Friday, December 4, 2009


Many policies have emerged at the International, Federal, local, and industrial levels to address the growing amount of e-waste, its black market trade, and environmental effects.

International Regulation

In the late 1980s, a tightening of environmental regulations in industrialized countries led to a dramatic rise in the cost of hazardous waste disposal. Searching for cheaper ways to get rid of the wastes, “toxic traders” began shipping hazardous waste to developing countries and to Eastern Europe where environmental oversight is weak. However, once discovered, international outrage led to the Basel Convention of which 172 countries (including the United States) drafted and ratified international regulation of hazardous waste.
The central goal of the Basel Convention is “environmentally sound management,” the aim of which is to protect human health and the environment by minimizing hazardous waste production whenever possible through an integrated life cycle approach, which involves strong controls from the generation of a hazardous waste to its storage, transport, treatment, reuse, recycling recovery and final disposal.
Recognizing that the long-term solution of hazardous waste is the reduction in the generation of waste both in terms of hazardousness and quantity, Basel members set forth the following strategic goals.
1. The prevention, minimization, recycling, recovery and disposal of hazardous and other wastes, taking into account social, technological and economic concerns.
2. Active promotion and use of cleaner technologies and production methods;
3. Furthering reduction of movement of hazardous and other wastes, and the prevention and monitoring of illegal traffic.
4. Cooperation and partnership with the public authorities, international organizations, the industry sector, non-governmental organizations and academic institutions.
5. The development of mechanisms for compliance with and for the monitoring and effective implementation of the Convention and its amendments. (Basel Convention, 2009)

Federal Regulation—Environmental Protection Agency (EPA)

The EPA is the regulatory agency responsible for governing all used electronics within the United States. At present there is no Federal mandate to recycle e-waste. The EPA does, however, govern how to discard some used electronics such as cathode ray tubes (CRTs) computer monitors; color CRT TV tubes, cell phones, and circuit boards.

Large contributors of e-waste:
Wastes from facilities that generate over 220 lb per month of hazardous waste are mandated under Federal law to send all e-waste (as opposed to reuse, refurbishment or recycling) as “hazardous waste” to a permitted hazardous waste landfill.

Small contributors of e-waste:
Businesses, individuals, and other organizations that dispose of (as opposed to reuse, refurbishment or recycling) less 220 pounds per month of hazardous waste are not required to handle this material as hazardous waste. These materials can go to any disposal facility authorized to receive solid waste. (EPA, 2009)

Export Regulations:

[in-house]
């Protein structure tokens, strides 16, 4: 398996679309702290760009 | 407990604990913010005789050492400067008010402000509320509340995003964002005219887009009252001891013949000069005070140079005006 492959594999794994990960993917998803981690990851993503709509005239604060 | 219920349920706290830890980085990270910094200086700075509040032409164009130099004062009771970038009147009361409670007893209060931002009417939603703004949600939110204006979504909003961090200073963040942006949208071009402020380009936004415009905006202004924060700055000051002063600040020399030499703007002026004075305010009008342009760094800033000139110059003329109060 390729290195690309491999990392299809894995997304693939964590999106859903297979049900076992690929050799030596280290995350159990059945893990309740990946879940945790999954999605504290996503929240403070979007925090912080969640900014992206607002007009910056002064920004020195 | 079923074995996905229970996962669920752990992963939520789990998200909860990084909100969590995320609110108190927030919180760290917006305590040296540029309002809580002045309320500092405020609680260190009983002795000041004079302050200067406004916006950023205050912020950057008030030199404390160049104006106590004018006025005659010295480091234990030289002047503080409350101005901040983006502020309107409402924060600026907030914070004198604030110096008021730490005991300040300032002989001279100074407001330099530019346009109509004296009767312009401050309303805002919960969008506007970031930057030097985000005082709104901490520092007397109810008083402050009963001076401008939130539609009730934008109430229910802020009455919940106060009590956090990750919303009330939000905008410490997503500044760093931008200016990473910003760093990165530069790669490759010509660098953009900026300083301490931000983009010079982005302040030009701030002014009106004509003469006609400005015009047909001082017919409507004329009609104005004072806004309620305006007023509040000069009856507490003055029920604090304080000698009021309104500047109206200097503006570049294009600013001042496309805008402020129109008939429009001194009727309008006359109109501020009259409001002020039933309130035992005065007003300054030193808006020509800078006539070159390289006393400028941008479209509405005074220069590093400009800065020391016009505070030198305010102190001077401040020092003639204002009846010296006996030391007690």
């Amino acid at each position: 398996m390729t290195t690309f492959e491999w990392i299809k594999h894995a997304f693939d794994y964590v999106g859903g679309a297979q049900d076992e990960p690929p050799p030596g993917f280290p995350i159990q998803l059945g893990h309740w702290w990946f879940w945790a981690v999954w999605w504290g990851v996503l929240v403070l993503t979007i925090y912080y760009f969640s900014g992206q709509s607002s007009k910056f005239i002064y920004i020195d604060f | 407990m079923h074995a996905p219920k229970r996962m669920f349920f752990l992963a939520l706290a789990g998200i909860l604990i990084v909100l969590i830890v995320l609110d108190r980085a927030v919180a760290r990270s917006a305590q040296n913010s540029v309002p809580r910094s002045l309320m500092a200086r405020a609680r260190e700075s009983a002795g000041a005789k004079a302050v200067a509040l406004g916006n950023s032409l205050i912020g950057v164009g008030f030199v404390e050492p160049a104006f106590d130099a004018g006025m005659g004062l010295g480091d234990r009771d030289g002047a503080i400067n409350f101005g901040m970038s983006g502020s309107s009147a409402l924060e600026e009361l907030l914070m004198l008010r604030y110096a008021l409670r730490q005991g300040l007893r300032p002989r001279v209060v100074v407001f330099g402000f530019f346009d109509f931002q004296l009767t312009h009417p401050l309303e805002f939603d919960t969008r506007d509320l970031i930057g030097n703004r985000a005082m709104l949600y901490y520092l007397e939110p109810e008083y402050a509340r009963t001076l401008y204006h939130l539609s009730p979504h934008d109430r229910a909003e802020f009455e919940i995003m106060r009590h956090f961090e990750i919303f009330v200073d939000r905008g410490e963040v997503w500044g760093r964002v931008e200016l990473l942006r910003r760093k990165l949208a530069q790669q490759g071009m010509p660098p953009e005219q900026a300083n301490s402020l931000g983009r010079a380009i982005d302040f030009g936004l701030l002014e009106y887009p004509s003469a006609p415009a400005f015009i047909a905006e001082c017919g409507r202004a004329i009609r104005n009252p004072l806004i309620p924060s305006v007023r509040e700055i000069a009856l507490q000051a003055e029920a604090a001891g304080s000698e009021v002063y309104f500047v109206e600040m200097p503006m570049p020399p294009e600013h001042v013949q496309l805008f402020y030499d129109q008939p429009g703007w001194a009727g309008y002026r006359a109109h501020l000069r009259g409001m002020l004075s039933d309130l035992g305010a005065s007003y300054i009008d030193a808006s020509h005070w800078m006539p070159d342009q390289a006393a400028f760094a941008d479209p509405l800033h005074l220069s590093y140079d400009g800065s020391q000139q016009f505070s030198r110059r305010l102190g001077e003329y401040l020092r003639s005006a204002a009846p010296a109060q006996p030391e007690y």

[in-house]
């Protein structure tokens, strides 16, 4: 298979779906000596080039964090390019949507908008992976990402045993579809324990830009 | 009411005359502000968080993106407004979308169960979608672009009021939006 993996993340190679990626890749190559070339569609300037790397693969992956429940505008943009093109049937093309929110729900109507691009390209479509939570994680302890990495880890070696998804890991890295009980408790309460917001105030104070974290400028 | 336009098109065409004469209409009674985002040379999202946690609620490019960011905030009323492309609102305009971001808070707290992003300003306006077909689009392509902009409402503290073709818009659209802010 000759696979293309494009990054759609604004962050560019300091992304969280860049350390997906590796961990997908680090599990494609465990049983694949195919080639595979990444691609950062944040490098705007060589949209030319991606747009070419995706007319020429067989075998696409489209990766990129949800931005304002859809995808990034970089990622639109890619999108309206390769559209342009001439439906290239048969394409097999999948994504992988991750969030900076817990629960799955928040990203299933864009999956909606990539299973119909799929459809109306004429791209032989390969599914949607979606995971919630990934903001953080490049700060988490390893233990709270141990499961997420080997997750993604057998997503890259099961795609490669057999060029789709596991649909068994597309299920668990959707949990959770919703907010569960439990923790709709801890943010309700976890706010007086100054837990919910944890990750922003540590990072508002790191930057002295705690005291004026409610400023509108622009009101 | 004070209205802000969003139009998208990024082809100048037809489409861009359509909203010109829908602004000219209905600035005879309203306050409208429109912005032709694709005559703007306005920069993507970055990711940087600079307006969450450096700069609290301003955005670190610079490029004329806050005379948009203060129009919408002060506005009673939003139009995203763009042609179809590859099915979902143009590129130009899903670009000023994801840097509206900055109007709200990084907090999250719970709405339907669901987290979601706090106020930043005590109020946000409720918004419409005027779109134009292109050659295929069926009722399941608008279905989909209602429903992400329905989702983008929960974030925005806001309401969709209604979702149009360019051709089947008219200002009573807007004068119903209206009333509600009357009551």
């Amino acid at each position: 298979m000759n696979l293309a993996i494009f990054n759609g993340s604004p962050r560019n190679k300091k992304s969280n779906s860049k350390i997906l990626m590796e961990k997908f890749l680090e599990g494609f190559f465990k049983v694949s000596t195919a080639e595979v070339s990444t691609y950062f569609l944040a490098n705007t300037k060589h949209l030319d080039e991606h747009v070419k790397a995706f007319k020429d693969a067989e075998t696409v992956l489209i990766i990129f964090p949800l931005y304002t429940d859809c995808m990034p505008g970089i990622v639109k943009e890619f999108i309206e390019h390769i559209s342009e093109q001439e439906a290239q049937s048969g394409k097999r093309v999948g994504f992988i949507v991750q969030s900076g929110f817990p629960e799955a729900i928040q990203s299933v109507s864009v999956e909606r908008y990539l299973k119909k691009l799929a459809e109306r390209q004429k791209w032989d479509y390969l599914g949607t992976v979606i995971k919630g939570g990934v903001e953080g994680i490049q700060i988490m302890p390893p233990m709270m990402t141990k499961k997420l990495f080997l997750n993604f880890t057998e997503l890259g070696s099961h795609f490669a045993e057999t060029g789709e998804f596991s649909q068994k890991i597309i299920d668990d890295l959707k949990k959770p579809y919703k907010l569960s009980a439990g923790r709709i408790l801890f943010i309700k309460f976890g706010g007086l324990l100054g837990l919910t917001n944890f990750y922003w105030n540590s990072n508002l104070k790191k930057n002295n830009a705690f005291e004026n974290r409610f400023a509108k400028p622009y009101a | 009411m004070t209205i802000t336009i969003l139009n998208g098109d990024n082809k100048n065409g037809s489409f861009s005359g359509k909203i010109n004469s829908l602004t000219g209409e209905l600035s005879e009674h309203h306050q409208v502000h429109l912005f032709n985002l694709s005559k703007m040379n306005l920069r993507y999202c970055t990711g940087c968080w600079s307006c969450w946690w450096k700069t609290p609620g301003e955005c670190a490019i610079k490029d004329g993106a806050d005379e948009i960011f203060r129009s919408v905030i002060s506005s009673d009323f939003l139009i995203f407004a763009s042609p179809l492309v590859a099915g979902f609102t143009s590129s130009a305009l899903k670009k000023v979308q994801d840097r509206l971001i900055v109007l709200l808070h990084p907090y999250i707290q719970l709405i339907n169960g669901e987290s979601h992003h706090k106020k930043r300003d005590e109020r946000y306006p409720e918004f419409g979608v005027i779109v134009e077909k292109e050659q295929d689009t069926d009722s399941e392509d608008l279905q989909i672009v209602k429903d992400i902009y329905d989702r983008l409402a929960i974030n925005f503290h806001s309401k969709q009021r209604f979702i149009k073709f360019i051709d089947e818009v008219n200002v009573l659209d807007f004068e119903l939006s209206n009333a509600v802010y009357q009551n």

The EPA prohibits the export of broken or dismantled computers, TVs, or cell phones. Otherwise exporters only need to notify the EPA, transit country(s), and receiving country, sixty days prior to shipment, and must receive consent before shipment is delivered in order to export used electronics. Moreover, the receiving country does not need to prove the their ability to safely dispose of waste. (EPA, 2009)

Local Policy

Due to the lack of Federal regulation the several States have adopted their own regulation of hazardous waste. This regulation has been diverse. Some have adopted producer responsibility laws. These laws require manufacturers of TVs and computer monitors absorb the costs of processing their branded products that are delivered to consolidators. Some states have adopted consumer-based regulation. Here state law requires an Advance Recycling Fee of $6-$10 charged at the point of sale on video display devices. Other states have adopted landfill disposal fees on solid waste to support a computer and electronic equipment recycling programs, and still others have initiated an outright ban on disposal of electronic waste. (National Center for Electronics Recycling, 2009)

Industry Solutions:

Creative Recycling Systems (CRS) was founded in 1994 with the mission of providing private companies, local, state and federal government and institutions with electronic recycling solutions that represent a viable, economical alternative way to recycle electronic environmentally responsibly.

The company has developed and implemented a state-of-the-art electronic recycling system throughout the southeast and mid west United States. The revolutionary process allows for the recycling of all electronic components under a single computerized process. The system dissects 24,000 pounds of recyclables per hour of which, their engineers boast, only 1% enters the waste stream and of that, all of it is 100% contaminate free. Moreover they note that their specially designed complete dust collection system ensures that the air entering the facility is dirtier than the air leaving.

Creative Recycling Systems CEO Jon A. Yob, points out that with their current capacity CRS could process 300 million pounds of electronic waste per year, and could expand to meet the United States entire recycling needs. But, unfortunately, it remains cheaper for companies to ship their waste overseas. (Creative Recycling Systems, 2009)